Thursday, December 24, 2009

An Unsung Hero, Part I

This post written by Janette Hajjar, Robert Pio Hajjar's mother. Excerpt from "The IDEAL WAY to Cook: Food for Thought".

My story could be your story. Robert could be your son or daughter. Our life for the past 31 years could be your life, whether your child is 15 or 40.
A very normal, healthy and easy pregnancy. My little angel fluttered about in my tummy with barely a ripple, while my friends complained about their babies' vigorous kicking movements and how uncomfortable they were. Only once did I feel that something could be wrong. One day, out of the blue, I asked my doctor what my chances were of having a baby with Down syndrome. His reply, "Janette, you're too young, so don't worry."

December 3rd finally arrived and we barely made it to the hospital in a blazing snow storm. Back then, husbands were not allowed to sit in on the birth, so while Elias completed the paperword, I lay there, alone, in that cold, sterile environment. Little did I know that shortly our world would be turned upside down.

Looking up about an hour later, I thought to myself, "This sure isn't like in the movies. Isn't the doctor supposed to slap my newborn baby's bottom? Isn't he supposed to tell me I had a healthy boy or girl and why did I have to ask? Isn't the nurse supposed to tell me what a beautiful baby he was as she laid him on my chest? Isn't my baby supposed to cry? And, when he did, why did he sound like a little kitten? Why was there dead silence in the room? Why was everyone looking at each other? Why were their eyes so sad?" So many whys.
The words from the doctor's mouth could have been lifted from Page 1 of the universal book, titled "Special Needs Births and How to Deliver the Worst Case Scenario"..."Your child will be profoundly retarded; we suggest you put him away, forget about him, and have another baby."

There it was...the "Down syndrome death sentence"! Those very words ripped the joy and happiness from our hearts, leaving us with such sadness, grief and overwhelming guilt. What did we do to this innocent baby? How was he to survive in the world? How would others treat him? How could that doctor know, at two days, that our baby would be profoundly retarded? Does this mean he won't walk or talk or do much? How did he know our baby's potential? IF only we knew then what we know now.

"God gave you Robert because He knew you could take care of him." Those words, uttered by my brother, Jim, literally shocked us to our senses. This young boy's wise words forced us into the realization that no matter what, we still had this little baby who was so dependant on us. Yes, it was time to end the pity party and get to work on being parents to this helpless infant whose future lay in our hands.

[For more information on "Down Syndrome Diagnosis - The First Few Days After the Diagnosis", go to Down syndrome.]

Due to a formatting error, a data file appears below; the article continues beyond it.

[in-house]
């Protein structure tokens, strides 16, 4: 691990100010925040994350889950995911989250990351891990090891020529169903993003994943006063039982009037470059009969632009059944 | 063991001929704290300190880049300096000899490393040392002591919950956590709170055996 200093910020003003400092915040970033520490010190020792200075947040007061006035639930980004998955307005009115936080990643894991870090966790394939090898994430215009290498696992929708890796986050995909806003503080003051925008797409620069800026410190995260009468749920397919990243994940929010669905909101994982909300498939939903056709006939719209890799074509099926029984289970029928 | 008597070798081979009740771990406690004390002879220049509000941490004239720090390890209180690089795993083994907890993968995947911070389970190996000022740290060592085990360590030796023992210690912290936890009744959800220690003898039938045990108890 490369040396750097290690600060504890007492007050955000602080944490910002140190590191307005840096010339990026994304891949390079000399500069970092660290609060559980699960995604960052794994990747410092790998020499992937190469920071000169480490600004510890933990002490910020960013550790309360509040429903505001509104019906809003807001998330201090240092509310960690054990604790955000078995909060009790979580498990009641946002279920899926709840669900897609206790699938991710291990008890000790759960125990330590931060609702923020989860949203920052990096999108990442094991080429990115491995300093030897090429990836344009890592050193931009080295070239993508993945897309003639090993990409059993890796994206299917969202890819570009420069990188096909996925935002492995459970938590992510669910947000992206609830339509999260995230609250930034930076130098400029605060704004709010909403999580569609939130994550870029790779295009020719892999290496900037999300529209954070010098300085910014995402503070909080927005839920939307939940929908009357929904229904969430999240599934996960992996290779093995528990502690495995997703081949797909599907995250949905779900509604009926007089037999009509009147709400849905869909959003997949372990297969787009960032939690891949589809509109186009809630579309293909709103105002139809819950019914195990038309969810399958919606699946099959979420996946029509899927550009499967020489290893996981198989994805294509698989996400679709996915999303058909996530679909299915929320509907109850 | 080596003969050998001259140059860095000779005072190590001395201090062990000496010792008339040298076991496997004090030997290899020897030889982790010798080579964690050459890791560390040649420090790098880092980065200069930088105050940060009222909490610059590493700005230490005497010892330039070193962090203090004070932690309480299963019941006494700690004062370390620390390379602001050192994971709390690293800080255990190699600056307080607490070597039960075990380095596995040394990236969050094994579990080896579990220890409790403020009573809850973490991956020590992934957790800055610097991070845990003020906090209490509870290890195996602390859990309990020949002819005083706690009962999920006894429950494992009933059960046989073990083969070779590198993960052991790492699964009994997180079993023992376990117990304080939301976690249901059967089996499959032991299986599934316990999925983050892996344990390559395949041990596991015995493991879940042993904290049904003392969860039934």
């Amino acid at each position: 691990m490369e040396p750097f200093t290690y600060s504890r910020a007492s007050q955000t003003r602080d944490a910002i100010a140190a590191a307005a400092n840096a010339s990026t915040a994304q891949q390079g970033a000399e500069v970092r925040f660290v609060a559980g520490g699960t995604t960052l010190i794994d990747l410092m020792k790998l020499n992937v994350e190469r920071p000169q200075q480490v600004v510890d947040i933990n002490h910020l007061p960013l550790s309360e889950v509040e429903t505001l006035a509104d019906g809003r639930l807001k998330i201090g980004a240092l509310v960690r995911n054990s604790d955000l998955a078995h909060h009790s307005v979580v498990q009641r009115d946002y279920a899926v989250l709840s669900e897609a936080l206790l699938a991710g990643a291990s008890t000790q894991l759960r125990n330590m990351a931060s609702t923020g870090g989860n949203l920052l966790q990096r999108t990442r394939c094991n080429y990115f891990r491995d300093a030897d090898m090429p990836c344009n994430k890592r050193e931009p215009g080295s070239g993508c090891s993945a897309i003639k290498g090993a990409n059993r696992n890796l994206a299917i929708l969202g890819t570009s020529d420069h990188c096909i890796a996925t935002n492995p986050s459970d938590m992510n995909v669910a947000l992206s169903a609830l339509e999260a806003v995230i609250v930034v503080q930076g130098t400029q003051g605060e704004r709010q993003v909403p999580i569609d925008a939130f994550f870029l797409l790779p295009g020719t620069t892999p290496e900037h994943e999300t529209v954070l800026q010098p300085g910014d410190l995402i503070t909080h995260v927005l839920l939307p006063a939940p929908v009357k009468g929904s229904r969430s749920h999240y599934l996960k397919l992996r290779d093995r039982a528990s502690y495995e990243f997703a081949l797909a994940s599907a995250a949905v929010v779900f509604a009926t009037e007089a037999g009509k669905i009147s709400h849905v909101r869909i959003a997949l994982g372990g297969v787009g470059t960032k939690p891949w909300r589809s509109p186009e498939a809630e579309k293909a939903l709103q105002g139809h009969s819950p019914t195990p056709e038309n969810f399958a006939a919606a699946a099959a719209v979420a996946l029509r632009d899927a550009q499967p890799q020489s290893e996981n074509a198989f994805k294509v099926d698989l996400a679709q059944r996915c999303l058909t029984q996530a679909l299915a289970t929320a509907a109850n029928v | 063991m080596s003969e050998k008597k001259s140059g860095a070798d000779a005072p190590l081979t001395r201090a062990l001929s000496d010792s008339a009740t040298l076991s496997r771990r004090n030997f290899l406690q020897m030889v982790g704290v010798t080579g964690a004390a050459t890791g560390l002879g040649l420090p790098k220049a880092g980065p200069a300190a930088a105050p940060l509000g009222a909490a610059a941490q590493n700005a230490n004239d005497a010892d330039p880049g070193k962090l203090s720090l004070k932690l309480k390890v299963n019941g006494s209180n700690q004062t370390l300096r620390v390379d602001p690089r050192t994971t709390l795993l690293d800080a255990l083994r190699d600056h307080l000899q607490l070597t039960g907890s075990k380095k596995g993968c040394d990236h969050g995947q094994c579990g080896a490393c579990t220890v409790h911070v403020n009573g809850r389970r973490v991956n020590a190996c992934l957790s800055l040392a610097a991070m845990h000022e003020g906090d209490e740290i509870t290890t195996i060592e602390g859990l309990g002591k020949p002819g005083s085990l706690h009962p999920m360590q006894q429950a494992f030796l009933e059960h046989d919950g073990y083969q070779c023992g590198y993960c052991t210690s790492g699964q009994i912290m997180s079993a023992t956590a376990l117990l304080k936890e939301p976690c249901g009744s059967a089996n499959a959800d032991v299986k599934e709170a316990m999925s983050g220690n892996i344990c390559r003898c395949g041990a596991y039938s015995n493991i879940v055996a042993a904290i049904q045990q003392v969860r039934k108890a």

Photo: Lieutenant Governor of Ontario David Onley presents Robert Pio Hajjar with an Unsung Hero Award during a ceremony at Variety Village, Scarborough, Ontario on December 3, 2009. It was the International Day of People with Disabilities, as well as Robert's 32nd birthday!


Jan Hajjar, Etobicoke said...

Maureen, thank you so much for printing my letter as written for the Ideal Way to Cook Book. Yes, my story could be the story of any mother or father who has ever received this devastating verdict following the birth of a 'special' child. If only we knew then, what we know now, we would rejoiced more during those early days. We certainly have reason to shout loud and clear these days, don't we! Robert Pio is lending his voice to those who have none, giving hope to parents of newborns and younger children who felt the road ahead led nowhere, and opening the doors for dialogue towards acceptance and tolerance of those with special needs. In fact, Robert's motivational speaking engagement calendar for 2010 is quickly filling up! Who knows how many other young people out there will be inspired by Robert's story and decide to step out from the shadows to befriend and advocate for those with Down syndrome, Autism, and other intellectual and physical disabilities. Lt. Gov. Onley is a wonderful example. Maureen, we thank you for your dedication and talents that make the Ideal Way Blog such an informative and important tool! You're the best!

Maureen Lee said...

Janette, thank you for writing such an honest, moving account of how you felt during those early days.

Yes, you and Elias certainly have "reason to shout loud and clear these days". You write eloquently about Rob's impact on his corner of the world, but you have omitted one very important fact. You and Elias got to "work on being parents to this helpless infant whose future lay in your hands", devoting yourselves completely to giving Robert everything he would need to be a success.

Just like any child, abled or not, Robert has his parents to thank, for providing him with a stable and loving environment to grow up in. And I'm sure that there are countless "young people out there who will be inspired by Robert's story"!

Thank you, also, for your kind words regarding the blog!

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